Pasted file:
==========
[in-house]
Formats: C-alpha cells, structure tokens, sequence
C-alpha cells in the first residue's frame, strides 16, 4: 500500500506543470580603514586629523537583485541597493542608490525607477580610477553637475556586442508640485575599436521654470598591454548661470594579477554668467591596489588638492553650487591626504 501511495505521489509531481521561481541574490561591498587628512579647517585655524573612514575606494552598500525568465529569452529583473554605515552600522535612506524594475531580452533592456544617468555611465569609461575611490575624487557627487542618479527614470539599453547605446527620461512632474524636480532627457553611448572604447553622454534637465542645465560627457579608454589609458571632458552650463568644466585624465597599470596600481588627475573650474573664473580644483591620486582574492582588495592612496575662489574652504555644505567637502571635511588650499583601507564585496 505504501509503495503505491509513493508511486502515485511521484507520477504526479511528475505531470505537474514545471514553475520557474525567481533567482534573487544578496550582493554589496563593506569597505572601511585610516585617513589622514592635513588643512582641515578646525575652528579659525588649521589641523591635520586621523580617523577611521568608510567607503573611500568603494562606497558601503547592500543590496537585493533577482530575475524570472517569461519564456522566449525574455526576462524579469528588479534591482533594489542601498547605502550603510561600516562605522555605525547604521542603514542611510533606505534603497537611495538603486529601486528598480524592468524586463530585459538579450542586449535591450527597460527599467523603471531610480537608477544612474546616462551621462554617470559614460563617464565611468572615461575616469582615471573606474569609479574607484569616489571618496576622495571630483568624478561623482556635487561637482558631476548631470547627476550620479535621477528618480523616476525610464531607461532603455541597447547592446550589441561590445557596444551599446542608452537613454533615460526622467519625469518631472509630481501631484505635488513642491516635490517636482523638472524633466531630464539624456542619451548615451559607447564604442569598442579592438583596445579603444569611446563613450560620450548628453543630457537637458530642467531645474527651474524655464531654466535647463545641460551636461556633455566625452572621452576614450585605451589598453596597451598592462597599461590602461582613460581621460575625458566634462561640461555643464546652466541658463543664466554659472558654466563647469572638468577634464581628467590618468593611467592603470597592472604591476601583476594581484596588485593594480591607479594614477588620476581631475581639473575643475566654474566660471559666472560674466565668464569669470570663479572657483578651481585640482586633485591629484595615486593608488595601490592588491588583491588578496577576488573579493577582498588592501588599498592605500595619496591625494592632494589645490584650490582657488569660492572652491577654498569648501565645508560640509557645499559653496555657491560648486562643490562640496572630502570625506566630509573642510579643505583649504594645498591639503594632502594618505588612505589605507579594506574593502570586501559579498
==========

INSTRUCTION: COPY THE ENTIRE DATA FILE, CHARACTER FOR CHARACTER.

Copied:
[in-house]
Formats: C-alpha cells, structure tokens, sequence
C-alpha cells in the first residue's frame, strides 16, 4: 500500500506543470580603514586629523537583485541597493542608490525607477580610477553637475556586442508640485575599436521654470598591454548661470594579477554668467591596489588638492553650487591626504 501511495505521489509531481521561481541574490561591498587628512579647517585655524573612514575606494552598500525568465529569452529583473554605515552600522535612506524594475531580452533592456544617468555611465569609461575611490575624487557627487542618479527614470539599453547605446527620461512632474524636480532627457553611448572604447553622454534637465542645465560627457579608454589609458571632458552650463568644466585624465597599470596600481588627475573650474573664473580644483591620486582574492582588495592612496575662489574652504555644505567637502571635511588650499583601507564585496 505504501509503495503505491509513493508511486502515485511521484507520477504526479511528475505531470505537474514545471514553475520557474525567481533567482534573487544578496550582493554589496563593506569597505572601511585610516585617513589622514592635513588643512582641515578646525575652528579659525588649521589641523591635520586621523580617523577611521568608510567607503573611500568603494562606497558601503547592500543590496537585493533577482530575475524570472517569461519564456522566449525574455526576462524579469528588479534591482533594489542601498547605502550603510561600516562605522555605525547604521542603514542611510533606505534603497537611495538603486529601486528598480524592468524586463530585459538579450542586449535591450527597460527599467523603471531610480537608477544612474546616462551621462554617470559614460563617464565611468572615461575616469582615471573606474569609479574607484569616489571618496576622495571630483568624478561623482556635487561637482558631476548631470547627476550620479535621477528618480523616476525610464531607461532603455541597447547592446550589441561590445557596444551599446542608452537613454533615460526622467519625469518631472509630481501631484505635488513642491516635490517636482523638472524633466531630464539624456542619451548615451559607447564604442569598442579592438583596445579603444569611446563613450560620450548628453543630457537637458530642467531645474527651474524655464531654466535647463545641460551636461556633455566625452572621452576614450585605451589598453596597451598592462597599461590602461582613460581621460575625458566634462561640461555643464546652466541658463543664466554659472558654466563647469572638468577634464581628467590618468593611467592603470597592472604591476601583476594581484596588485593594480591607479594614477588620476581631475581639473575643475566654474566660471559666472560674466565668464569669470570663479572657483578651481585640482586633485591629484595615486593608488595601490592588491588583491588578496577576488573579493577582498588592501588599498592605500595619496591625494592632494589645490584650490582657488569660492572652491577654498569648501565645508560640509557645499559653496555657491560648486562643490562640496572630502570625506566630509573642510579643505583649504594645498591639503594632502594618505588612505589605507579594506574593502570586501559579498